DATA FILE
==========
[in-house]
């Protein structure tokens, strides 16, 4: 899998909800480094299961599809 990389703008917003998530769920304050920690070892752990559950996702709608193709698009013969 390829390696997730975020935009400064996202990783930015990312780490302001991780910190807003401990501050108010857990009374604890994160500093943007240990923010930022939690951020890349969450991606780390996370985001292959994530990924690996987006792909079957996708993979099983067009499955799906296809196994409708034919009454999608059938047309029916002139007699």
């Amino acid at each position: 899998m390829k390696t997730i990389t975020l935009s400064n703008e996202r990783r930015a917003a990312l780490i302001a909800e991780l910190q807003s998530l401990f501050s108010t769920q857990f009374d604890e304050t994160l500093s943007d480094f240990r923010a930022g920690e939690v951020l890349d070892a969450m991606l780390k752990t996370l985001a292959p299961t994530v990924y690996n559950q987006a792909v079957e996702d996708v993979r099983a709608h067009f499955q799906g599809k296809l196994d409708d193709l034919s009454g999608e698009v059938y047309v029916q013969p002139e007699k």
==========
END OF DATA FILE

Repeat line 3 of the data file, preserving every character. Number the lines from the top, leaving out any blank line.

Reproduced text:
């Amino acid at each position: 899998m390829k390696t997730i990389t975020l935009s400064n703008e996202r990783r930015a917003a990312l780490i302001a909800e991780l910190q807003s998530l401990f501050s108010t769920q857990f009374d604890e304050t994160l500093s943007d480094f240990r923010a930022g920690e939690v951020l890349d070892a969450m991606l780390k752990t996370l985001a292959p299961t994530v990924y690996n559950q987006a792909v079957e996702d996708v993979r099983a709608h067009f499955q799906g599809k296809l196994d409708d193709l034919s009454g999608e698009v059938y047309v029916q013969p002139e007699k």